The American Friend (1977)
Written & Directed by Wim Wenders
There’s a scene early on in The American Friend where Tom Ripley (Dennis Hopper) is asked by a hatmaker/art forger (director Nicholas Ray) if Ripley wears his Stetson hat when he’s in Germany. Ripley removes the hat, briefly examines it, and responds, “What’s wrong with a cowboy in Hamburg?” Wim Wenders’ films, while German, are very much fixated on America. The director finds an incredible amount of inspiration in the mythic idea of America and the way these grand ideas crumble under just the slightest scrutiny. Patricia Highsmith’s Tom Ripley is the perfect character to explore that, and Wenders proceeds to repurpose this figure in the same way Robert Altman presented audiences with a radically different Phillip Marlowe in The Long Goodbye. This Ripley is not a cool, calm, collected man but a psychologically troubled murderer who manipulates an unsuspecting man into his web.
Ripley is living in Hamburg, Germany, having made a fortune through forged art sales. He’s at an auction where he artificially increases the value of his forgeries by driving up the bidding when he meets Jonathan Zimmerman (Bruno Ganz), a picture-frame maker. Jonathan slights Ripley by refusing to shake his hand and implying he knows the man’s criminal work. Later, Ripley is asked to murder a gangster by French criminal Raoul Minot, and Ripley decides this would be an excellent chance to get back at Jonathan’s rudeness. Ripley manages to spread rumors that Jonathan’s leukemia is getting worse. The sick man believes his doctor is keeping the truth from him and is approached by Raoul, who offers an opportunity. He will pay to fly Jonathan to Paris and pay for a doctor to do a series of in-depth blood tests. The only thing Jonathan will need to do is kill his rival. With the realization that his wife and son will be left with very little when his leukemia finally takes him, Jonathan agrees to take the job. This leads to a descent into the criminal underbelly, where Jonathan is unsure about ever being able to escape.
Jonathan is presented as the kind-hearted, virtuous protagonist you would expect in a story of this kind. He cares deeply about his family, works hard at his job, doesn’t even chase down an old woman who forgets to pay him, and immediately feels guilty for snubbing Ripley when the latter visits his framing store. The American Friend is a story about the corruption of a good soul by a very American antagonist. The audience is forced to sit by as we know that Ripley & Raoul manipulate and lie to Jonathan. The tension is palpable in that first hit and the subsequent ones Jonathan is coerced into performing. Jonathan frets & paces in the Paris Metro as he walks past his target multiple times, trying to work up the nerve to take a life. When he finally crosses that line, the viewer can feel the weight of it slam into Jonathan’s shoulders, crushing him.
On the surface, this can be viewed as a standard thriller/crime movie, but Wenders also presents a mythic war of good & evil. We watch this insane, yammering imp Ripley finds ways to press the right buttons and drive a decent man to do terrible things. However, Ripley is fascinated at what happens when Jonathan crosses that first moral line, which opens doors for him to be capable of even worse things, of killing with less remorse as time passes. The catch is that the longer this goes on, the less Ripley can predict about Jonathan, and even Jonathan seems to surprise himself with what he’s capable of doing.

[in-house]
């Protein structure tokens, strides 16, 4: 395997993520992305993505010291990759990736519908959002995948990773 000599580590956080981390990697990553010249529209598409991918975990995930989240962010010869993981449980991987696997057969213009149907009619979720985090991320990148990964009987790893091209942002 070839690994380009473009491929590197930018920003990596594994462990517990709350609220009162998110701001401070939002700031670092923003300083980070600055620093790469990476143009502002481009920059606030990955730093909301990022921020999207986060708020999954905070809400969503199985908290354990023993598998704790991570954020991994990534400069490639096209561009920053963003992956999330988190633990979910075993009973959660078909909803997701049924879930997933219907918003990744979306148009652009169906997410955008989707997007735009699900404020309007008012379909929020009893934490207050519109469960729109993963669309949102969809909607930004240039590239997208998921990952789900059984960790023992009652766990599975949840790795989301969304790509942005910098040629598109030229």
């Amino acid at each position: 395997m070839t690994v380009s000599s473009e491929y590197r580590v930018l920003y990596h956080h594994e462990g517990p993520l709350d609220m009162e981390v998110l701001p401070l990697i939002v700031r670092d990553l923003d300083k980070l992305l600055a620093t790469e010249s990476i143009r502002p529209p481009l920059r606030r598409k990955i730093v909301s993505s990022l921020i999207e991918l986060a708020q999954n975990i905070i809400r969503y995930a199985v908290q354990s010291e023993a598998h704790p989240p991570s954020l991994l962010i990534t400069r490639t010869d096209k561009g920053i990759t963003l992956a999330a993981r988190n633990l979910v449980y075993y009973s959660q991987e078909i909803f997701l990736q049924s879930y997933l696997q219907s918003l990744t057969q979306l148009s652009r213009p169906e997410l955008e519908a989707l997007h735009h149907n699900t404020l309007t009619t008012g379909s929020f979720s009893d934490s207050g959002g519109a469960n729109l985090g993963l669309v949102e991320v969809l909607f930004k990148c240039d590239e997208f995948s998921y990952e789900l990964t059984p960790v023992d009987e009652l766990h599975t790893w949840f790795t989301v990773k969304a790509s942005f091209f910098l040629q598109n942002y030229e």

Because Bruno Ganz has a natural talent for playing sympathetic characters, the audience will side with them (see Wenders’ Wings of Desire); we find ourselves in an interesting situation where we root for him to kill this stranger. Morally we can justify this to ourselves because the target is part of organized crime, so that makes it okay, right? There’s a likely chance we are less concerned with what it means to kill a person than Jonathan in these scenes. However, I suspect we would behave similarly to him if faced with these circumstances. His amateurishness shines through when, after the assassination attempt goes sour, he runs away (he was told to walk by Raoul), bumping into walls and tripping over objects. This is not a man who knows what he is doing, and it shows.
The production elements around this movie allow it to become something larger than the seemingly paperback thriller plot. Cinematographer Robby Müller lights the scenes with a cold blue tone that reminded me of films by Michael Mann (Thief, Heat), giving a movie from the mid-1970s a much more modern feel. The score takes on elements of Bernard Hermann’s work with Hitchcock but never once comes across as derivative. That’s not the only style of music used with ambient synth compositions underlining quiet, contemplative scenes. Pop songs are also used to perfection, including The Kinks’ “Nothin’ In The World Can Stop Me Worryin’ Bout That Girl.” All aspects of the picture are played with high sophistication while never coming across as pretentious. Of the three New German Cinema “big names,” Wenders is quickly becoming my favorite.
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